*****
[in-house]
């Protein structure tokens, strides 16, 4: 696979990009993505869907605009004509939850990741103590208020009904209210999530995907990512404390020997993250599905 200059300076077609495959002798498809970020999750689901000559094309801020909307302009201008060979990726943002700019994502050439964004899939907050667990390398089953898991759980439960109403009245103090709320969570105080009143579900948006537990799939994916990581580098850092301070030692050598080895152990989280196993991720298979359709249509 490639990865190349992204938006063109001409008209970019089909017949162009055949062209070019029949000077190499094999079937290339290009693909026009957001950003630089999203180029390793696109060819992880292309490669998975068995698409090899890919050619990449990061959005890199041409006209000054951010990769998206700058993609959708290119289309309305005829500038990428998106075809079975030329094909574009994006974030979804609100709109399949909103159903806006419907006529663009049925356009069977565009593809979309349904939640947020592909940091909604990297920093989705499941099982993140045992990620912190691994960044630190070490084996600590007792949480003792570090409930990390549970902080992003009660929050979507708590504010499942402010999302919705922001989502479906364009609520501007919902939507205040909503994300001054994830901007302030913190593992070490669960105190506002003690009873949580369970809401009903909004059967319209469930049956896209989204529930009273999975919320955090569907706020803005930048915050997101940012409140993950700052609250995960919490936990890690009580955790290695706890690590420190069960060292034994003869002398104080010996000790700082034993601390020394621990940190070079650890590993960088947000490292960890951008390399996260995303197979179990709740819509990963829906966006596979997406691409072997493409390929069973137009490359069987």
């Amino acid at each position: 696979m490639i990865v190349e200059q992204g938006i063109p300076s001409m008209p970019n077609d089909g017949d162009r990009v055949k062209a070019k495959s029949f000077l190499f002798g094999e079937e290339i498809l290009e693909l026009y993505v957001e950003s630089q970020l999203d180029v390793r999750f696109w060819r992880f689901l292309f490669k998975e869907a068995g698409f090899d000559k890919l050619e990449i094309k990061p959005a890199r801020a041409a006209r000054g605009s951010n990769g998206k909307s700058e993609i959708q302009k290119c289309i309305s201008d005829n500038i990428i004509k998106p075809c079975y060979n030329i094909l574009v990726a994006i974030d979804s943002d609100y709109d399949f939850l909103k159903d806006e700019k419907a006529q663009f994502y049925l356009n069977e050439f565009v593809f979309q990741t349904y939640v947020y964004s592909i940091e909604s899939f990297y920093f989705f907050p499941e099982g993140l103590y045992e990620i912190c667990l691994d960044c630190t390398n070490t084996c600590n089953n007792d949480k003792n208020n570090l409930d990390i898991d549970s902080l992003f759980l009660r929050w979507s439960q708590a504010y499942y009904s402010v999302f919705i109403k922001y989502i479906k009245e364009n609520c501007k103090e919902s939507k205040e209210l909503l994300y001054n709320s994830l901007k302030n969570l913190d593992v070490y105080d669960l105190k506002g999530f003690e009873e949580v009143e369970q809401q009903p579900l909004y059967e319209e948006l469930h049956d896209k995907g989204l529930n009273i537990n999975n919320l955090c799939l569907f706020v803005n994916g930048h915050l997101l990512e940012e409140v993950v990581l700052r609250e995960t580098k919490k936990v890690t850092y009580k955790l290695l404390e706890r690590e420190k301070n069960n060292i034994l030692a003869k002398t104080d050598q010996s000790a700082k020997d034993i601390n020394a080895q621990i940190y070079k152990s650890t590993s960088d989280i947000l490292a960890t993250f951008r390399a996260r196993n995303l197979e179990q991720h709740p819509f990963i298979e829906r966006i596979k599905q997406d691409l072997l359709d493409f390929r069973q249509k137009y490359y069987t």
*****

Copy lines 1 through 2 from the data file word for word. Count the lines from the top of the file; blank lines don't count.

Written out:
[in-house]
């Protein structure tokens, strides 16, 4: 696979990009993505869907605009004509939850990741103590208020009904209210999530995907990512404390020997993250599905 200059300076077609495959002798498809970020999750689901000559094309801020909307302009201008060979990726943002700019994502050439964004899939907050667990390398089953898991759980439960109403009245103090709320969570105080009143579900948006537990799939994916990581580098850092301070030692050598080895152990989280196993991720298979359709249509 490639990865190349992204938006063109001409008209970019089909017949162009055949062209070019029949000077190499094999079937290339290009693909026009957001950003630089999203180029390793696109060819992880292309490669998975068995698409090899890919050619990449990061959005890199041409006209000054951010990769998206700058993609959708290119289309309305005829500038990428998106075809079975030329094909574009994006974030979804609100709109399949909103159903806006419907006529663009049925356009069977565009593809979309349904939640947020592909940091909604990297920093989705499941099982993140045992990620912190691994960044630190070490084996600590007792949480003792570090409930990390549970902080992003009660929050979507708590504010499942402010999302919705922001989502479906364009609520501007919902939507205040909503994300001054994830901007302030913190593992070490669960105190506002003690009873949580369970809401009903909004059967319209469930049956896209989204529930009273999975919320955090569907706020803005930048915050997101940012409140993950700052609250995960919490936990890690009580955790290695706890690590420190069960060292034994003869002398104080010996000790700082034993601390020394621990940190070079650890590993960088947000490292960890951008390399996260995303197979179990709740819509990963829906966006596979997406691409072997493409390929069973137009490359069987």